In this instance, once the LNK is clicked it will use PowerShell to hit the Mockbin (https://mockbin.org/bin/de22e2a8-d2af-4675-b70f-e42f1577da6e/view) site which returns the NTLM relay. Clever, right?
There are many variances, and most date back to earlier this year. It wasn’t until about 2 months ago we saw the first Bin ID on VirusTotal being used similarly as CERT-UA identified in their September 4, 2023 post.
Expanding on the NTLM Relay
In the midst of this, the STRT found two samples that matched what Zscaler had also identified. The two scripts on VirusTotal were defanged enough to where we could not run them. Unbeknownst to us at the time, Zscaler found this customized version of Nishang’s Start-CaptureServer.ps1.
Initially, our view was these were bespoke instances of the tool Inveigh.
With that, we created a proof of concept that writes the credentials to disk instead of sending to Mockbin:
We compared the two instances. First is our new version which will write it to a txt file:
These were the two variations on VirusTotal:
Both samples on VirusTotal were specially crafted for use. As obvious as it looks, they are not being picked up by many AV engines as of this writing.
This demo video showcases our version of Nishang’s Start-CaptureServer.ps1 script that logs locally.
From PowerShell NTLM Relay to Mockbin
Changing gears a bit, we will now focus on Mockbin and its use in the campaign shared by CERT-UA.
We initially started by viewing the reported URLs from VirusTotal. From everything we found on VirusTotal for the Mockbin domain, to using urlscan.io to gather additional Bin IDs, we were able to collect 26 unique IDs all related to the same activity reported by Zscaler and CERT-UA. We manually reviewed the content of each to validate it was the same as reported.
Below is the list of Bin IDs we gathered while digging into this.
As detailed in our analysis, the campaign often leverages mockbin.org as an initiation point, redirecting to mocky.io for subsequent stages. Upon extracting the URLs associated with this strategy, we found that the ensuing stages—whether zip files or other payloads—are currently inaccessible.
Mocky Access Logs
Mocky is free and open, therefore it allows us to request every script and access log being hosted by that Bin Identifier. We can do this via the website by going to the Bin ID and hitting the /log or /view. In addition, Mocky provides an API endpoint for each. For example, we can retrieve the log and view the data hosted.
View a script being hosted at https://mockbin.org/bin/31df6e74-9d7f-4759-b628-6424187c95d3/view
And the log can be viewed at https://mockbin.org/bin/31df6e74-9d7f-4759-b628-6424187c95d3/log
Mocky also offers an API that allows retrieval of all access logs and hosted scripts. We collected all the Bin Identifiers from VirusTotal and subsequently gathered the associated logs. We've shared the script we utilized to aid researchers in further investigations here.
Once we collected data from each Bin ID, we reviewed the scripts.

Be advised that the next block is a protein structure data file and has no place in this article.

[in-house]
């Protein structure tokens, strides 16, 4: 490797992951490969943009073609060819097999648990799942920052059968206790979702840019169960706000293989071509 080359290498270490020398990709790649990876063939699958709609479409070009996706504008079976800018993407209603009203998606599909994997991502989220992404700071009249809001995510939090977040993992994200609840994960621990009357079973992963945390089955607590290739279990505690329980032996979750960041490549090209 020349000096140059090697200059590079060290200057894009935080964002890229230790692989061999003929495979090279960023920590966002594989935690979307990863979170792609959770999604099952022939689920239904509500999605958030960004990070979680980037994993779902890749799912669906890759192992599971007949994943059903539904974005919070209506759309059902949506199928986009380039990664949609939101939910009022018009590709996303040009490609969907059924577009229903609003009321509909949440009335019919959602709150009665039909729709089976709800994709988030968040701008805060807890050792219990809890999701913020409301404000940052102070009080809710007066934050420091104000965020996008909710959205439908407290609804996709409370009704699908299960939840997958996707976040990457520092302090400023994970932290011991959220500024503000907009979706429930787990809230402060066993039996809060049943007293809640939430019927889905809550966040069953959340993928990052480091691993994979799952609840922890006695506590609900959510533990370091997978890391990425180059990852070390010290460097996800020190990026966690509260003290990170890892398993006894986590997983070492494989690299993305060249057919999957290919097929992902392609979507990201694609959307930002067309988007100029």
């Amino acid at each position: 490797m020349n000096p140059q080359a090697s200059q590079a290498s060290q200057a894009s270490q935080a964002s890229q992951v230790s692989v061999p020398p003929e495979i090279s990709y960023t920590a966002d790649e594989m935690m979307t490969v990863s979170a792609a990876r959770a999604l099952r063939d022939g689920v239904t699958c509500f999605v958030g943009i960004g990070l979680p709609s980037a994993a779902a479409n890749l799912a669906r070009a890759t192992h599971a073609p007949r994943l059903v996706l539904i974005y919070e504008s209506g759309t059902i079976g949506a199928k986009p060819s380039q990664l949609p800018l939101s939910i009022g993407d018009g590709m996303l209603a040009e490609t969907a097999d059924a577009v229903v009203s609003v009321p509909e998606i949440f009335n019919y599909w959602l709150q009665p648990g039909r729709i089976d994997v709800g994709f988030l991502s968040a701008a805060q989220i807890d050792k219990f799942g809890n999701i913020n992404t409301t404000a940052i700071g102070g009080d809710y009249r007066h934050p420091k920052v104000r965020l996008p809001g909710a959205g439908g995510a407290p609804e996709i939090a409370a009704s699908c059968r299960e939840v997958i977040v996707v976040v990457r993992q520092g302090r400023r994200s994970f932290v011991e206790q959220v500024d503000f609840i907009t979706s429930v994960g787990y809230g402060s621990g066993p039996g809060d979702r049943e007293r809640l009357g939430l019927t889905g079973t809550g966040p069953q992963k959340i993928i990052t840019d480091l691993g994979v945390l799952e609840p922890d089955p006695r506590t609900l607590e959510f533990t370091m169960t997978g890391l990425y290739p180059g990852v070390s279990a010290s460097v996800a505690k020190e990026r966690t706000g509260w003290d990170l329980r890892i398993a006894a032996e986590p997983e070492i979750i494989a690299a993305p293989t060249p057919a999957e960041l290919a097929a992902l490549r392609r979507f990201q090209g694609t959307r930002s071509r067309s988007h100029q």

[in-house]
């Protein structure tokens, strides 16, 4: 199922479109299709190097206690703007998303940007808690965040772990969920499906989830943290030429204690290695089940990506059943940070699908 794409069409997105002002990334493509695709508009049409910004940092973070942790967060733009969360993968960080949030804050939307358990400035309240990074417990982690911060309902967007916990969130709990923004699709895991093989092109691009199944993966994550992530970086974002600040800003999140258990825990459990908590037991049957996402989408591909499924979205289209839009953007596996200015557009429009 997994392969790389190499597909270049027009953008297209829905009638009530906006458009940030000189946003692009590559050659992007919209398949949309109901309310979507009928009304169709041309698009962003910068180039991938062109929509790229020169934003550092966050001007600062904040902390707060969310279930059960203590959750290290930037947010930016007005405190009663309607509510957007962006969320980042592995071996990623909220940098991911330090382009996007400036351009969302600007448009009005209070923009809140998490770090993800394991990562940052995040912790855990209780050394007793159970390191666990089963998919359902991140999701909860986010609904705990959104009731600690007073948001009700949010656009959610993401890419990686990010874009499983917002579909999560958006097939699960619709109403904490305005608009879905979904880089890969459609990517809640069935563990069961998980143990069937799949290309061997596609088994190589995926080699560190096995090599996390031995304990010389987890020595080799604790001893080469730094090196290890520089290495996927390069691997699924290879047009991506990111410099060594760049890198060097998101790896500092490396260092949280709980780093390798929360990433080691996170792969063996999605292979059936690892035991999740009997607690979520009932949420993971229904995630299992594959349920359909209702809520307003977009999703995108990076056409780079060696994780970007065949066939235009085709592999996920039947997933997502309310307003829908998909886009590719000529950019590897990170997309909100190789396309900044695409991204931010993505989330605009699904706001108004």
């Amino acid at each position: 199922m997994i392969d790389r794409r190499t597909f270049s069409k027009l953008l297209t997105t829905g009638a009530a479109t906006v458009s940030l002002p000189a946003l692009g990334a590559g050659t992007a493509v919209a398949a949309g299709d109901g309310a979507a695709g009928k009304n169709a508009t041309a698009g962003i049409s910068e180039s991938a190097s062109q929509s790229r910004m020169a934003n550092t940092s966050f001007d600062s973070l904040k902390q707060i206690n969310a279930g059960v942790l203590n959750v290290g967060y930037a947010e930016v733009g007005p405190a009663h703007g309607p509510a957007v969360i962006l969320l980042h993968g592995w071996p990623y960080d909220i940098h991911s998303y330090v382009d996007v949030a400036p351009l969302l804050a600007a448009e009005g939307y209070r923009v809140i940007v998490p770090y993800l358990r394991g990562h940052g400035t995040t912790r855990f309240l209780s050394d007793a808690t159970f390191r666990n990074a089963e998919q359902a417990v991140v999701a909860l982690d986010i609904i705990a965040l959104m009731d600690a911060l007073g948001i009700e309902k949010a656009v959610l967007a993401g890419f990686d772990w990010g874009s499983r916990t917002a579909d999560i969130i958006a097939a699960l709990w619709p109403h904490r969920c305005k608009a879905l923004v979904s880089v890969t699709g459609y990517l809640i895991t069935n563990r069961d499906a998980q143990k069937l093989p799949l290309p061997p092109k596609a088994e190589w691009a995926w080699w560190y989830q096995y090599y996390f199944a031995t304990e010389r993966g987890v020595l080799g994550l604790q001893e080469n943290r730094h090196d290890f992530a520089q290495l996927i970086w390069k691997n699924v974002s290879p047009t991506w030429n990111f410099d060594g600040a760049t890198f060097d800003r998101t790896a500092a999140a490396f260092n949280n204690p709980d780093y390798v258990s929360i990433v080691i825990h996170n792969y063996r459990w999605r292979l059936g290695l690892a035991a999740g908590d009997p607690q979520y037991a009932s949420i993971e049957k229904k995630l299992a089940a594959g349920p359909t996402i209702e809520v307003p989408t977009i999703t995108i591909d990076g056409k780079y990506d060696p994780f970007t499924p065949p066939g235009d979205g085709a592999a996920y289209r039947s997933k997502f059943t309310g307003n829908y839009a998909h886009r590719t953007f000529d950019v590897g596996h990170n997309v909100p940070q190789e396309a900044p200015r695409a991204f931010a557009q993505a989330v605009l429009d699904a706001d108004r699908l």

Most all of them are the same with the only difference being the mocky.io address. It begins by using a function “getBrowserVersion” to determine the browser in use. From there, it redirects to the next stage. Windows users with the presence of the string “win” in the user-agent, but not containing the string “wow”, and with the browser version above 100 will be redirected to mocky.io. Otherwise, directed to msn.com.
In Splunk, we were able to develop a simple query to show geographically where most of the ClientIPAddress were coming into the mockbin.org links.
| inputlookup extractedips.csv | iplocation A | geostats latfield=lat longfield=lon count
Throughout our research process, we devised a new analytic story for Forrest Blizzard and associated prior analytics. Furthermore, we enhanced our analytic set by crafting two distinct analytics. These are designed to aid defenders in baselining the utilization of mocky.io and mockbin.org, as well as in detecting headless browsing within their environments.
Headless Browser Usage
The analytic outlined below taps into endpoint process and command line data to pinpoint instances of headless browsing. Its primary goal is to assist organizations in establishing a baseline of normal activity, thereby making it easier to discern potential threats.
| tstats `security_content_summariesonly` count min(_time) as firstTime max(_time) as lastTime from datamodel=Endpoint.Processes where (Processes.process=*--headless* AND Processes.process="*--disable-gpu*") by Processes.dest Processes.user Processes.parent_process Processes.process_name Processes.process Processes.process_id Processes.parent_process_id sourcetype | `drop_dm_object_name(Processes)` | `security_content_ctime(firstTime)` | `security_content_ctime(lastTime)`
Headless Browser Mockbin or Mocky Request
The second analytic we developed aims to detect headless browsing that directly accesses the mockbin.org or mocky.io sites, aligning with the findings shared by CERT-UA.
| tstats `security_content_summariesonly` count min(_time) as firstTime max(_time) as lastTime from datamodel=Endpoint.Processes where (Processes.process=*--headless* AND Processes.process="*--disable-gpu*" AND (Processes.process="*mockbin.org/*" OR Processes.process="*mocky.io/*")) by Processes.dest Processes.user Processes.parent_process Processes.process_name Processes.process Processes.process_id Processes.parent_process_id sourcetype | `drop_dm_object_name(Processes)` | `security_content_ctime(firstTime)` | `security_content_ctime(lastTime)`
This campaign offers a striking testament to the evolving tactics of modern adversaries. Their ability to repurpose legitimate developer tools and public services for malicious ends presents both a challenge and an opportunity for the cybersecurity community. As threats become more sophisticated and covert, our ability to identify, analyze, and counteract these strategies becomes all the more crucial. The discoveries shared in this analysis underscore the importance of continuous vigilance, research, and collaboration. By understanding the methods of our adversaries, we can better equip ourselves to anticipate and mitigate future threats.
Any feedback or requests? Feel free to put in an issue on GitHub and we’ll follow up. Alternatively, join us on the Slack channel #security-research. Follow these instructions If you need an invitation to our Splunk user groups on Slack.
We would like to thank Michael Haag for authoring this post and the entire Splunk Threat Research Team for their contributions alongside the community: Teoderick Contreras, Mauricio Velazco, Patrick Bareiss, Nasreddine Bencherchali and Jose Hernandez.